Clearly the days of using Arleigh Burke destroyers for humanitarian operations in Georgia, Global Fleet Stations off Africa, and anti-piracy operations off Africa will be regulated to low-end assets, which in the US Navy means the Littoral Combat Ship. The question though is what comes of convoy escort in war, say the Persian Gulf or Pacific Ocean, or even presence operations in places like the South America, Africa, the South Pacific, the Indian Ocean, and anywhere else a Navy ship is required where major strike groups may not be operating?

Will the LCS be asked to take up the role of presence operations off the coast of Lebanon? Under oath, Admirals have consistently testified that the ASCM threat by Hezbollah was threatening enough to cancel the very capable DDG-1000; are we supposed to believe the barely armed LCS can do that role instead? How many missions will the LCS be asked to take over now that tasking for AEGIS ships has been tasked up the mission chain to the high-capability requirements? How many low-end capability missions will be lost because there are no ships dedicated for those roles, and how many higher-capability missions will the LCS now have to fill with the AEGIS missions now expanding towards BMD?

Congress is unlikely to ask the question "How many low-end ships does the Navy need to meet the presence requirements for the maritime strategy?" Congress is much more likely to ask "how many high-end capability ships does the Navy require to meet the emerging BMD requirement?" In other words, the Navy has lost its ability to get more ships at the low end because they never advocated for any ships down there, so those missions will suffer. In its place the Navy will likely buy a handful of high-end destroyers to take on the new mission set for European BMD, and the LCS will be tasked up to higher-end mission sets to fill in the gaps where needed.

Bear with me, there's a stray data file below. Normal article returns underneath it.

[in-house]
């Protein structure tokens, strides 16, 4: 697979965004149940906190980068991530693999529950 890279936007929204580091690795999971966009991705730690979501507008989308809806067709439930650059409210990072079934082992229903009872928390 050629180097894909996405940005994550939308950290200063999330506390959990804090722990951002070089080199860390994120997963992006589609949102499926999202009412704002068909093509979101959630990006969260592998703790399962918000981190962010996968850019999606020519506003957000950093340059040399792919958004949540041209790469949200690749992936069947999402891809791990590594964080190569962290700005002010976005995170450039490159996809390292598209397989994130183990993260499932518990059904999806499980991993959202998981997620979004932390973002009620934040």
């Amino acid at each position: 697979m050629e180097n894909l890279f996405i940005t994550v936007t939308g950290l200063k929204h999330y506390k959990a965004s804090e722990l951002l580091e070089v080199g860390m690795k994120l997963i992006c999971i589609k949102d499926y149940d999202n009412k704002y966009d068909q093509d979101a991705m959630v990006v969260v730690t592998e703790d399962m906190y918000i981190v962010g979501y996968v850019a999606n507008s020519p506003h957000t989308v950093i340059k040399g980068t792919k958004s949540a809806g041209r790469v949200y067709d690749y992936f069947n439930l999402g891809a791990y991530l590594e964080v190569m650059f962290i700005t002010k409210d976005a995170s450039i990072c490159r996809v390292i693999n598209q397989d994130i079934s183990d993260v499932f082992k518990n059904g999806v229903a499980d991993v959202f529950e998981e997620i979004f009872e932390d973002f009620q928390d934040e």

The LCS acquisition decision was rushed to hit the news cycle right before the major BMD announcement. It wasn't a coincidence, it was to insure Congressional support so difficult questions regarding Navy fleet constitutional strategy wouldn't be asked. Basically, the LCS has been locked in for 5 years, and the Navy will go into next decade with a fleet designed to do every high end mission with AEGIS, and make do with the short legs of the LCS doing the less sexy, every day grunt work for the fleet. Too bad those missions are almost never ASW, MIW, or ASuW against small boats and are often manpower intensive operations; or said another way; require virtually everything the LCS doesn't have.

Poor planning for low end presence requirements and the focus on large surface combatants has allowed the BMD decision to promote the Littoral Combat Ship to the role of a warship. Too bad LCS neither has the weapons of a warship or the survivability of a warship, meaning the Navy appears to have changed the LCS from a mothership for unmanned systems technology into the expendable low-end frigate every LCS critic has been warning about for years.